Home Live Reviews SPILL LIVE REVIEW: GARBAGE @ THE PHOENIX, TORONTO

SPILL LIVE REVIEW: GARBAGE @ THE PHOENIX, TORONTO

by Trish Melanson

Garbage
@ The Phoenix, Toronto
October 26th, 2015

They say one man’s garbage is another man’s treasure. If this is true, The Phoenix Concert Theatre made Toronto one of the richest places in the world Monday night, as Garbage was in the house. Concertgoers clearly believed it as well – the room was filled to absolute capacity. It was standing room only, with movement through the venue led by a push from behind.

The band made its stop here on their “20 Years Queer Tour,” which marks the 20th anniversary of the release of their 1995 debut album Garbage. It also follows the October 2 release of Garbage (20th Anniversary Edition), a re-release of the album which includes additional b-sides recorded between 1995 and 1996. Garbage is accompanied on the North American leg of the tour by TORRES, and the European leg will be supported by British indie pop band Dutch Uncles.

Garbage’s entry onto the stage was spectacular to say the least. The theatre was bathed in complete darkness and silence. A sheer, white, ceiling-to-floor curtain obscured the stage and was transformed into a massive screen, onto which was projected film clips from Garbage’s first tour ever, accompanied by a variety of news clips that serve as a screen cap of the times. The dawn of the age of technology, Princess Diana, even the O.J. Simpson trial take you back in time, while a pre-recorded instrumental track played in the background. The clip ended with a huge Garbage promo shot featuring the four band members standing in full colour, side by side, floor to ceiling, in front of a background of “Garbage pink.” The room once again went dark and silent. A pre-recorded soundtrack of “Subhuman” picked up again, but now the screen was backlit, with the silhouettes of the band onstage appearing larger than life on the screen. The track continued for about a minute, ending with a live drum beat, then the song cut to the real thing – live sound, yet the entire song continued behind the curtain. When it ended, there was a brief silence, then Butch Vig’s pounding drums lurched the band into “Supervixen,” and the massive curtain instantly dropped to the floor and was dragged away. There they are! The flickering back lighting continued, but the band was real, the band was there, the band was now – and the roller-coaster ride began!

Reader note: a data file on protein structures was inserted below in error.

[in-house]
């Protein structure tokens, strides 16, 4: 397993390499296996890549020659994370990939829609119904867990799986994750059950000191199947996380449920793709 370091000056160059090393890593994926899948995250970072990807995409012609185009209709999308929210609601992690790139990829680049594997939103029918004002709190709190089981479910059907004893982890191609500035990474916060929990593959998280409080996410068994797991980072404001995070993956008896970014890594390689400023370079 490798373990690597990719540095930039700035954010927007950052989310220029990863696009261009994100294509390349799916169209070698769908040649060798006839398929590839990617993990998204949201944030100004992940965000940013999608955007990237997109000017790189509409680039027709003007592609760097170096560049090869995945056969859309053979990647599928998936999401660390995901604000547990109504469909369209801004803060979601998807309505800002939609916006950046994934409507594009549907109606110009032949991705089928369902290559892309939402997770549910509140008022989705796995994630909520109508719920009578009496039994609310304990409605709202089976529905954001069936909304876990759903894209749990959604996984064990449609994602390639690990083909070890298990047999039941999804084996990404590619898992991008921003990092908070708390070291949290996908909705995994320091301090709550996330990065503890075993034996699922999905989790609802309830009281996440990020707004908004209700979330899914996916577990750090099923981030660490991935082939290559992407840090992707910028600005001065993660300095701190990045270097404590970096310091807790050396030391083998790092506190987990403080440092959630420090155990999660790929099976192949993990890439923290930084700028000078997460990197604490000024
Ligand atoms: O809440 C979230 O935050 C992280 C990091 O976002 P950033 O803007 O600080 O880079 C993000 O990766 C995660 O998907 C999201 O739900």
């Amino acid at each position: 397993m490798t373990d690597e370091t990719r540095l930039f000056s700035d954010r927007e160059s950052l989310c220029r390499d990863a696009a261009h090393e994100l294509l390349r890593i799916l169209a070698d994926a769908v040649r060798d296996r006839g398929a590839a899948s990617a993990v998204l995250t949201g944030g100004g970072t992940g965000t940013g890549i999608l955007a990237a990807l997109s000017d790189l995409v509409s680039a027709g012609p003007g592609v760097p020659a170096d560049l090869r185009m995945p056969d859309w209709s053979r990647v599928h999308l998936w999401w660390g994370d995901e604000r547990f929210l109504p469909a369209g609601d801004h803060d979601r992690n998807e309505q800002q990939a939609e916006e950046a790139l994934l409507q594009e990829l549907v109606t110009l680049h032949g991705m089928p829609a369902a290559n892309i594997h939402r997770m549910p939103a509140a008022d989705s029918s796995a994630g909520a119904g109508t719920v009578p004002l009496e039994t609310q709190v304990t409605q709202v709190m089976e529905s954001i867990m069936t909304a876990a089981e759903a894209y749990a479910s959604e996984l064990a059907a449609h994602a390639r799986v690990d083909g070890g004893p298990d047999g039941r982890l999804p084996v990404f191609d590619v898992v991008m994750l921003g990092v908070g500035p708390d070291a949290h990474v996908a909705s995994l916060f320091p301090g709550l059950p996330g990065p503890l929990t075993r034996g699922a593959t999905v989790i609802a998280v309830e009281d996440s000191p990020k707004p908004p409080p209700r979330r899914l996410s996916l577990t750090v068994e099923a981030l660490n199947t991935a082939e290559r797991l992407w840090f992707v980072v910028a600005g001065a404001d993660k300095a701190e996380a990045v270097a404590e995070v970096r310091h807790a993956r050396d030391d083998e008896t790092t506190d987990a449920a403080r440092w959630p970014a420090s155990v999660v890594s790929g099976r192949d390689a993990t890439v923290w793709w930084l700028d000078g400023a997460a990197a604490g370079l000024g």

SCROLL | PHOTOGRAPHY BY BOBBY SINGH     

Garbage is Shirley Manson (vocals, keys, guitar), Steve Marker (guitar, keys), Duke Erikson (bass, guitar, keys), as well as legendary producer Butch Vig on drums. They are joined on tour by Daniel Shulman on bass. Manson is a seductress onstage – an ageless, beautiful enchantress whose every move, every word has the crowd at her feet. Yet between songs, she banters openly and honestly with the audience, ad libbing sincerely; a gentle, sweet, charming pixie, her natural red locks died Garbage pink. Her vocals are deep and hypnotic; the opening vocals to “Queer” give the lulling impression of a swinging cat’s tail, vocals to “Stupid Girl” are condescending, vocals to “I Would Die For You” are pleading and agonizing. The band’s sound is solid – and powerful. Shulman’s and Vig’s bass and drum beats are pounding and swift. The guitar licks are sharp and jagged at the same time. The band is a well-oiled machine, taking you on a wild musical ride. Garbage piledrove through the musical setlist with industrial precision, much to the delight of the dancing, sweating, howling audience, for a complete hour-and-a-half set.

The band returned to the stage for their encore, and Manson introduced their first piece as a b-side – a cover of a Vic Chesnutt song, “Kick My Ass.” She was clearly emotional as she described the inspiration she derived from the late songwriter, who took his own life at the age of 45 in 2009 after a tragic car accident left him a paraplegic at the age of 18. They finished off the show by pulling another three songs out of their musical treasure chest for the grateful audience. Introducing the third song of their encore, Manson proclaimed it was a song they had never performed live before. “If we fuck it up, you’ll just have to say, “Oh, they did their very best!” – and do their very best is exactly what they did the entire night, from start to finish.

“You must never listen to other people when you feel it in your heart.” Manson told the Toronto audience. “I think that might be one of the best things I ever said,” she added. Garbage has had its challenges throughout the years and they are back – yes, back. There is a new album in the works that will be out next year. Garbage clearly has felt it in their heart, and have NOT listened to others. We are oh so grateful for that. Thank you Garbage for an amazing night!

– Trish Melanson
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PHOTOGRAPHY:

– Bobby Singh
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Setlist

“Subhuman”
“Supervixen”
“Queer”
“Girl Don’t Come”
“As Heaven Is Wide”
“Butterfly Collector” (The Jam cover)
“Not My Idea” 3 V Break
“Driving Lesson”
“Milk”
“Fix Me Now”
“My Lover’s Box  v 3 Breakdown”
“Sleep”
“Vow”
“Dog New Tricks”
“A Stroke Of Luck” 2 beats
“Only Happy When It Rains”
“Stupid Girl”
“#1 Crush”

Encore

“Kick My Ass” (Vic Chestnutt cover)
“Trip My Wire”
“Automatic Systematic Habit” (Not Your Kind Of People, 2012)
“Push It” (Version 2.0, 1998)

All songs from Garbage (20th Anniversary Super Deluxe Edition) unless otherwise indicated.

PHOTOS:


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